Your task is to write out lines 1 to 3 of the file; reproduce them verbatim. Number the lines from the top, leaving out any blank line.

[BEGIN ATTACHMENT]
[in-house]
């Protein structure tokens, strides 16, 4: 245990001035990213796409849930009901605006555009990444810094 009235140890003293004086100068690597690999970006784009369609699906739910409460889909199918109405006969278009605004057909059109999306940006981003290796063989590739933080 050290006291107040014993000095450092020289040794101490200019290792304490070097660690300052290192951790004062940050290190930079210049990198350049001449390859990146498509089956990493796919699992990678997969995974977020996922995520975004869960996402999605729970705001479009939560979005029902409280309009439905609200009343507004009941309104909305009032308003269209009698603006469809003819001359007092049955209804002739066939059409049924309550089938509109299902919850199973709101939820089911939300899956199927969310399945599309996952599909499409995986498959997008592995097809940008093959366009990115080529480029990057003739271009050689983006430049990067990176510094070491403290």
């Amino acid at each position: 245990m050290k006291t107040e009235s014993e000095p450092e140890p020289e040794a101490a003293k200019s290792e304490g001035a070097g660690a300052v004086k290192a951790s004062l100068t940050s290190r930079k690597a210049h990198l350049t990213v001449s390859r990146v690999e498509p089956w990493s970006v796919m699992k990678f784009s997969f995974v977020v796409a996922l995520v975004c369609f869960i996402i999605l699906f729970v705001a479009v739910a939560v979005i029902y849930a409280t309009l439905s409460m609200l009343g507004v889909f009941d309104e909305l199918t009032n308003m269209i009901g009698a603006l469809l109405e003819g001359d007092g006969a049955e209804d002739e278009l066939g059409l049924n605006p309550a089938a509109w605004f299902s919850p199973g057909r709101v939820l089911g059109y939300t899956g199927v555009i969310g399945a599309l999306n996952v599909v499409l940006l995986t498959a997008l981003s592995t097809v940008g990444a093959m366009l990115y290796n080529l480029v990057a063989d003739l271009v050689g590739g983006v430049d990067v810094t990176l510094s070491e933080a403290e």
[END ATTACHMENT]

[in-house]
């Protein structure tokens, strides 16, 4: 245990001035990213796409849930009901605006555009990444810094 009235140890003293004086100068690597690999970006784009369609699906739910409460889909199918109405006969278009605004057909059109999306940006981003290796063989590739933080 050290006291107040014993000095450092020289040794101490200019290792304490070097660690300052290192951790004062940050290190930079210049990198350049001449390859990146498509089956990493796919699992990678997969995974977020996922995520975004869960996402999605729970705001479009939560979005029902409280309009439905609200009343507004009941309104909305009032308003269209009698603006469809003819001359007092049955209804002739066939059409049924309550089938509109299902919850199973709101939820089911939300899956199927969310399945599309996952599909499409995986498959997008592995097809940008093959366009990115080529480029990057003739271009050689983006430049990067990176510094070491403290």
């Amino acid at each position: 245990m050290k006291t107040e009235s014993e000095p450092e140890p020289e040794a101490a003293k200019s290792e304490g001035a070097g660690a300052v004086k290192a951790s004062l100068t940050s290190r930079k690597a210049h990198l350049t990213v001449s390859r990146v690999e498509p089956w990493s970006v796919m699992k990678f784009s997969f995974v977020v796409a996922l995520v975004c369609f869960i996402i999605l699906f729970v705001a479009v739910a939560v979005i029902y849930a409280t309009l439905s409460m609200l009343g507004v889909f009941d309104e909305l199918t009032n308003m269209i009901g009698a603006l469809l109405e003819g001359d007092g006969a049955e209804d002739e278009l066939g059409l049924n605006p309550a089938a509109w605004f299902s919850p199973g057909r709101v939820l089911g059109y939300t899956g199927v555009i969310g399945a599309l999306n996952v599909v499409l940006l995986t498959a997008l981003s592995t097809v940008g990444a093959m366009l990115y290796n080529l480029v990057a063989d003739l271009v050689g590739g983006v430049d990067v810094t990176l510094s070491e933080a403290e």